Long awaited, this biography of violinist, composer, quartet and trio leader, teacher, and conductor Adolf Busch (1891-1952), co-founder of the Marlboro School of Music, is a history of the violin, of concerts and chamber-music in the first half of the 20th century. The texts, research notes, copious illustrations, and appendices detail virtually every concert and associate of Busch's life with full descriptions of his musical and personal relations with Reger, Busoni, Tovey, Roentgens and hundreds of others, including those unsympathetic to him such as Furtwaengler, Sibelius, Edwin Fischer, and Elly Ney, for musical or political reasons. Busch's early immigration from Germany and his part in creating the Lucerne Festival and Palestine Symphony Orchestra, precursor of the Israel Philharmonic, before settling in the U.S. and co-founding the Marlboro School of Music with his son-in-law Rudolf Serkin, are fully chronicled, as are those of his brothers, conductor-pianist Fritz Busch and cellist Herman Busch.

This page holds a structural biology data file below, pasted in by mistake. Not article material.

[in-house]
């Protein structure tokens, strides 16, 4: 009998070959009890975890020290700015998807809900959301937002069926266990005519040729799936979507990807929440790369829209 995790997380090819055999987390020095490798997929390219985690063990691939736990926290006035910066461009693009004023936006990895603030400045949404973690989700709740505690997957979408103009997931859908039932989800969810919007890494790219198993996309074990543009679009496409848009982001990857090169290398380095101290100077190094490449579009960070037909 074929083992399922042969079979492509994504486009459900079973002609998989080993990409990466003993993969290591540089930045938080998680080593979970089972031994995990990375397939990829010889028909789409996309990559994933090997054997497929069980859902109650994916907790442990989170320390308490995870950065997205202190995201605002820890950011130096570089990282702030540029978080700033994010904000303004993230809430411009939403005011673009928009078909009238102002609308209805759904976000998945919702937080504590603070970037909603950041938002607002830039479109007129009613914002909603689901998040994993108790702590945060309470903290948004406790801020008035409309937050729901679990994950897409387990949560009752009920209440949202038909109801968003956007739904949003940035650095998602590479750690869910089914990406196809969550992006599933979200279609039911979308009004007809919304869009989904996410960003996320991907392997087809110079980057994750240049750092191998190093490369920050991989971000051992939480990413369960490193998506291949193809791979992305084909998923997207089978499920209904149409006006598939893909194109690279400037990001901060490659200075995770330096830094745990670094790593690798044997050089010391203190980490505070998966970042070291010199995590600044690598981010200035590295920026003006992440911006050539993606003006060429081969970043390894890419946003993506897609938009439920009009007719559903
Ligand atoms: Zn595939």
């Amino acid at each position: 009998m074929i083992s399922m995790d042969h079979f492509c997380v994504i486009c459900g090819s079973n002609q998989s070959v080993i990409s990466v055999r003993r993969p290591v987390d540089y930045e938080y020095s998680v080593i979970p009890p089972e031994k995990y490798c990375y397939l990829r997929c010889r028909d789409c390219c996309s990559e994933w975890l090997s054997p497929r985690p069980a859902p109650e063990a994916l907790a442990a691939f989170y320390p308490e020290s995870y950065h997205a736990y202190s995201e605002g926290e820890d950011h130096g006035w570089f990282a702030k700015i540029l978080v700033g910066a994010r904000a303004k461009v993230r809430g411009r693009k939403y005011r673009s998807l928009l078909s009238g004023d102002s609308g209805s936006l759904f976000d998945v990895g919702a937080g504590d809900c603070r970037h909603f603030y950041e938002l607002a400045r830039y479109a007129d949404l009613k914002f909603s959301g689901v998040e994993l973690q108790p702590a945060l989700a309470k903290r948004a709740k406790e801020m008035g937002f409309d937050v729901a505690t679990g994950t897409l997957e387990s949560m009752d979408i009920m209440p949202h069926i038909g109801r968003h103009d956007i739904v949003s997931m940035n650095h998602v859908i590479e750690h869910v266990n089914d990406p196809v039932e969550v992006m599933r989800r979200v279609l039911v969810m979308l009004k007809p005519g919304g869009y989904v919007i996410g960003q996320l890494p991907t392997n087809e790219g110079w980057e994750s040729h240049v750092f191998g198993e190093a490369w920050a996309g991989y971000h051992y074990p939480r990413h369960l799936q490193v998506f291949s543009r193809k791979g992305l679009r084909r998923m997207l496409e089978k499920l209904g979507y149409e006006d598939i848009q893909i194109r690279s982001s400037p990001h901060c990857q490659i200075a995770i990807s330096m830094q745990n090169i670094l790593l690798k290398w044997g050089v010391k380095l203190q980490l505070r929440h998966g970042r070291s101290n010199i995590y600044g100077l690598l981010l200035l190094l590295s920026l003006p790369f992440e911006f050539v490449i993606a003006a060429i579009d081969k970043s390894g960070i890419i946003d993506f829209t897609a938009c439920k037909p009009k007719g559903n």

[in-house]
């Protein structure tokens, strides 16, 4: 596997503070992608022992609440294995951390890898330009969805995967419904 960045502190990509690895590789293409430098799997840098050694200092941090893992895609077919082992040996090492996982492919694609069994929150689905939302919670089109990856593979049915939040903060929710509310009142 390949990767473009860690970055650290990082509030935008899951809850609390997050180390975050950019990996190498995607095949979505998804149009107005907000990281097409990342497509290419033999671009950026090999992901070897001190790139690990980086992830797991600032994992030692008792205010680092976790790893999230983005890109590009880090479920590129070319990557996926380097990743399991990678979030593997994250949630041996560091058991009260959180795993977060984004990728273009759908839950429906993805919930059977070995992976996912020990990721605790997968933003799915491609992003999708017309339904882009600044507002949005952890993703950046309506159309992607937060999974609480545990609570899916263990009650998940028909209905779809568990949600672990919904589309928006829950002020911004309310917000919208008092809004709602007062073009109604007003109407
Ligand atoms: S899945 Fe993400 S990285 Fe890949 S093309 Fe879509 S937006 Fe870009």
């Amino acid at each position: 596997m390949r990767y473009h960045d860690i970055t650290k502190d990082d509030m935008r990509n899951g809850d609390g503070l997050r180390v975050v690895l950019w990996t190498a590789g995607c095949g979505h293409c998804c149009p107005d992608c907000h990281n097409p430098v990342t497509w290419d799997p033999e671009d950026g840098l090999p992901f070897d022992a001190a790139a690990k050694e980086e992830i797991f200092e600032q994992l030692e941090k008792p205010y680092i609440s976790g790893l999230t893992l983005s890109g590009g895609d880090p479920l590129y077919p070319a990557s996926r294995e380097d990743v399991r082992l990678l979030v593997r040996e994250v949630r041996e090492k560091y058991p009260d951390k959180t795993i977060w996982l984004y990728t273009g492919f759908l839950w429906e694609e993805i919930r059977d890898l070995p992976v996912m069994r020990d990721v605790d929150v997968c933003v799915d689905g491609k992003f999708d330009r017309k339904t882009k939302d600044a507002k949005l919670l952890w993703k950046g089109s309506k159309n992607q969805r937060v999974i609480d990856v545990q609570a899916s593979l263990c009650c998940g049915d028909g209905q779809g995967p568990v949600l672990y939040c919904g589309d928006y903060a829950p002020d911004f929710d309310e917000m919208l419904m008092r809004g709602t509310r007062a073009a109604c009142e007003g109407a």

Adolf Busch was a stalwart of the German school of violin inherited from Joseph Joachim, standing apart from the Leopold Auer and other schools. The violinists he is most often compared with are Joachim, Bronislaw Huberman, and Joseph Szigeti.
Mr. Potter has done service equal to Henry-Louis de la Grange's for Mahler. His book, well worth the price, is in two volumes, 1400 pp., with hundreds of photographs, many previously unknown. The explanatory notes and identification of those mentioned in the text are exemplary.